India’s economy is currently experiencing one of the most dramatic growth spurts of any in the world.
This has most clearly been evidenced by the recent news that the county’s national stock exchange (the NSE) has now been earmarked as a very likely replacement for Hong Kong at number 7 of the global stock exchange rankings. This comes amidst an 8.1% rise in the NSE over the course of just one month.
The NSE’s market capitalisation now stands at a staggering $3.7 trillion – just $0.2 trillion away from the Hong Kong exchanges, and likely to overtake it very soon . This is especially due to how reliant Hong Kong has been on China for its economic growth – China’s economy is not currently growing at rates comparable to India’s, whereas in the past they had tended to move together.
The current standings are as follows:
As illustrated above, the US clearly leads the way (the Nasdaq and NYSE combined are worth around $47 trillion, whereas the next entry on the list, the Euronext, is worth $7.2 trillion). The UK’s position below India (now a gap of almost half a trillion dollars) is also worth noting.
The Indian economy as a whole has been experiencing dramatic growth. Many analysts have pointed to the notable rise of the middle class in India to explain this phenomenon – specifically in relation to the increased tendency of the Indian public to spend big on consumer goods and services.
Mirroring the growth in consumer demand, manufacturing has started to take hold in India in a manner which can naturally only be understood via comparison with China, which has, for a long time, been known as the world’s manufacturing hub (think of how many ‘Made in China’ products you have encountered over the years). Apple recently made headlines for moving iPhone production from China to India, and Tesla are similarly looking to move significant manufacturing plants to the region.
Commercial awareness is crucial for aspiring lawyers applying for legal opportunities such as vacation schemes, training contracts, mini-pupillages and pupillages (or even smaller opportunities like open days/insight events). Applicants are often encouraged to leverage their knowledge of real-world events and demonstrate how these events will impact the legal industry. This is true both at application form and interview stage.
As a result, it is imperative for candidates to go into their applications with a baseline knowledge of macroeconomic trends such as India’s economic growth, and be curious in asking questions about the consequences. Below are some key points of consideration:
A number of UK-headquartered law firms have significant operations in India, whether on the ground or remotely. The Legal 500 rankings for foreign firms in India is indicative of this trend – band 1 firms include Magic Circle heavyweights such as Allen & Overy and Linklaters (clients such as Bharti Airtel Limited Bhartiartl), alongside elite US outfits including White & Case (clients such as CLSA India).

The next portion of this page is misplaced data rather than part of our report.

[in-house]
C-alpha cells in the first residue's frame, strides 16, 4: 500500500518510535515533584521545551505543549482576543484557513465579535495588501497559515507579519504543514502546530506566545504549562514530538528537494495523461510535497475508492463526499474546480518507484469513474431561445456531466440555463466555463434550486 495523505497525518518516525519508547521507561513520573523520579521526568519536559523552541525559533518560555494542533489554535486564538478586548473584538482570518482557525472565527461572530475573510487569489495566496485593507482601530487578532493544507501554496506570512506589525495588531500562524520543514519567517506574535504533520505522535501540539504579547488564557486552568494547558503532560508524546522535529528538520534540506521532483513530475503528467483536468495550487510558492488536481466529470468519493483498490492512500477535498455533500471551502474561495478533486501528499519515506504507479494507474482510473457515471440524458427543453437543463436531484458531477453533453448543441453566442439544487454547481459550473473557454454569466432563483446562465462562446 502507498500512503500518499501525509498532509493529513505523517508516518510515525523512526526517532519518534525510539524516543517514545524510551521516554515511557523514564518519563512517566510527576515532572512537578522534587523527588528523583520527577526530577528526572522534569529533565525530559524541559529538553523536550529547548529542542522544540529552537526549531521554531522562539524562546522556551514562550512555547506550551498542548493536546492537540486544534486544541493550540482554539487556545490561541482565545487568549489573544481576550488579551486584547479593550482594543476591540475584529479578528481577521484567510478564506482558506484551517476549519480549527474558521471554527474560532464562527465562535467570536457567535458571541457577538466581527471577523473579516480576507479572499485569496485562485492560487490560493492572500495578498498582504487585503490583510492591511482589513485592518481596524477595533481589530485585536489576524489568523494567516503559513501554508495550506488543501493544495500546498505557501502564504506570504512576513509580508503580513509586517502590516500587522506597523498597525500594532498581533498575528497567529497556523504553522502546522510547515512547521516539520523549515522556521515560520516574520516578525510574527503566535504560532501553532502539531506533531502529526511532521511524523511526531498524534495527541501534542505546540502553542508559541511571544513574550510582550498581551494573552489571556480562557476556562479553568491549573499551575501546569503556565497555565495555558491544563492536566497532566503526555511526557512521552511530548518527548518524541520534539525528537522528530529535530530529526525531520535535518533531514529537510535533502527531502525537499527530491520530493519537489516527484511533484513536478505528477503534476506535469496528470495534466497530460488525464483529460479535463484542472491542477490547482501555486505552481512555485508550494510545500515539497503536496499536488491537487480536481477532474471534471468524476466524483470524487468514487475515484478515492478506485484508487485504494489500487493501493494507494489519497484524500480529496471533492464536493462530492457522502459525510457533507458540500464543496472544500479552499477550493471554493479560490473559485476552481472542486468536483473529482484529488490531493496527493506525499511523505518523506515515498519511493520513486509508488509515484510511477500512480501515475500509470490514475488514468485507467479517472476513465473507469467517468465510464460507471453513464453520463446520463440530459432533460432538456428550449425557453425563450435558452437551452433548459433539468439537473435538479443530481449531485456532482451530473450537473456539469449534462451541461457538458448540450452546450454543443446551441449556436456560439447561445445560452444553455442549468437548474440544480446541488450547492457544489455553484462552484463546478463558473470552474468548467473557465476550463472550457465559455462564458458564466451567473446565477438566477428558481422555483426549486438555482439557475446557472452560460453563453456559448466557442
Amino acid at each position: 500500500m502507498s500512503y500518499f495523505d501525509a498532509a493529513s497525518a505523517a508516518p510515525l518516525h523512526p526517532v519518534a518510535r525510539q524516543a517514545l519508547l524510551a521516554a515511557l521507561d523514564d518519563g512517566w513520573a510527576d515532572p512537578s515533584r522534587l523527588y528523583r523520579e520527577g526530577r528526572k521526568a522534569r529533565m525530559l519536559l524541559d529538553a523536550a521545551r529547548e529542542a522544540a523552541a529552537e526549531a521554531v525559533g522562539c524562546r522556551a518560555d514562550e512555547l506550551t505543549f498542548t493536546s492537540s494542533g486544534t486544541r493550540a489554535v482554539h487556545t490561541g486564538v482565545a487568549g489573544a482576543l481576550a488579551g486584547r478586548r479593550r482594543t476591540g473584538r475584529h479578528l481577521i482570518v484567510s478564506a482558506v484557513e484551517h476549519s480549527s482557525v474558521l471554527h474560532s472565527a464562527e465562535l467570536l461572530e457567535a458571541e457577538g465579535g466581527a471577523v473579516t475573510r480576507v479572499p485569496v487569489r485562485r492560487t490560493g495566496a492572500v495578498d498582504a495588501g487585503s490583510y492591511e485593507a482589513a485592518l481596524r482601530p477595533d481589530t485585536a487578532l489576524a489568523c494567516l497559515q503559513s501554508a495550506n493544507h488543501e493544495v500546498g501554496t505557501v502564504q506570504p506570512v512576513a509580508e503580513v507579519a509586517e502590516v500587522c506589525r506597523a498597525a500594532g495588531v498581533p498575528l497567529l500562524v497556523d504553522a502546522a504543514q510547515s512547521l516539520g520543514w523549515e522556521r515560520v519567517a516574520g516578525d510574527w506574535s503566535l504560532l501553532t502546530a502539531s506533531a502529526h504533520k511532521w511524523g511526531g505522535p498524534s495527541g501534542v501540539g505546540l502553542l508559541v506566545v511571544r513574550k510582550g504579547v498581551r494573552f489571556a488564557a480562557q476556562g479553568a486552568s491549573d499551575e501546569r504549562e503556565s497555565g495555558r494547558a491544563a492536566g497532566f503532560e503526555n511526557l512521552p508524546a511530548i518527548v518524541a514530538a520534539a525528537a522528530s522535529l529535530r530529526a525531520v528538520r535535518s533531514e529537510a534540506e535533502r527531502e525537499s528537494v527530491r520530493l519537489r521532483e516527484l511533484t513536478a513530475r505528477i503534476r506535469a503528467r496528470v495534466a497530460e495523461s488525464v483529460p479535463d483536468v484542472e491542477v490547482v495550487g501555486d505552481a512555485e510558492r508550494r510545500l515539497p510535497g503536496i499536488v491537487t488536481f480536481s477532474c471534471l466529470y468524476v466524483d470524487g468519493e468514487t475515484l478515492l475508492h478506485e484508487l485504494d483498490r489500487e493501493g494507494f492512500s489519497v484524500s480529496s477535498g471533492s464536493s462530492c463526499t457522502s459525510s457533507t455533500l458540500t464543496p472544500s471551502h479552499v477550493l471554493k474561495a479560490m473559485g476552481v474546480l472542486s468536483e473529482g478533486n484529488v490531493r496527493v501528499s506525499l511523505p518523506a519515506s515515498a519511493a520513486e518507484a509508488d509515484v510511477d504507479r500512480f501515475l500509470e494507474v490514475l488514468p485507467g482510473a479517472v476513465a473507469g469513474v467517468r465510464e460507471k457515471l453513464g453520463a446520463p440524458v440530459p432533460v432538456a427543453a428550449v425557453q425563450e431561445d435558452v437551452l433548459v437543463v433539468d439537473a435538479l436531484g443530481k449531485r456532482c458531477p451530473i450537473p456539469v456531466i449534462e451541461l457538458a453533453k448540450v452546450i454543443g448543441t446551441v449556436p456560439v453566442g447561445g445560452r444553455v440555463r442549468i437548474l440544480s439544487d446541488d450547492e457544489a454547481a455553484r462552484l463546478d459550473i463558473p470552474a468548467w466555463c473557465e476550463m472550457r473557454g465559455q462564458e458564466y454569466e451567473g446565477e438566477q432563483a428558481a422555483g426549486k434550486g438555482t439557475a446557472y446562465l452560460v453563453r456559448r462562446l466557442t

The increased economic growth in India is likely to open up new avenues of opportunities for British law firms to expand further there in order to meet the demand. There may be tasks law firms have to address when considering the move. For example, this could include developing knowledge of the jurisdiction, sourcing local talent, or understanding cultural nuances which might affect how business (including legal services) is conducted on the ground.
Many law firms also debate whether to partner with an Indian-based firm, or whether to attempt to set up shop independently. This is a complex business decision with pros and cons both ways, though legislation makes the latter option very difficult to achieve without some kind of local partnership, so most British law firms just operate remotely from neighbouring countries if going independent.
The growth of India’s economy is likely to offer a greater amount of work for British law firms to take on from home, too. For example, British private equity or investment funds might be looking at Indian companies increasingly often in order to target new M&A opportunities. Lawyers therefore need to understand these markets (and the challenges that they might bring) in greater depth than they may have before.
Different markets have different needs, and the meteoric rise of India’s economy will ask different legal questions to those that have come before. For example, India has recently solidified its status as a leading producer of vaccines (especially since Covid), and as a result has grown its life sciences industry rapidly. Law firms need to respond with capable intellectual property (IP) teams ready to advise on drug patents issues.
Another example could be found in competition law, where newly proposed legislation seeks to clarify a very contentious area of the law. Finally, tax teams have seen increased work since the Indian government increased customs duty on Chinese imports (seen as a way to encourage greater internal growth of manufacturing processes – as already discussed above, this does appear to be reaping excellent results). The legal implications of all of these developments will need to be advised upon in some detail.
In short, the significant recent growth of India’s economy (as evidenced by very recent news on its stock market position) will likely have large, material consequences for the legal industry. This is a developing story which aspiring lawyers are encouraged to follow in order to improve their knowledge and understanding ahead of applications.
Loading More Content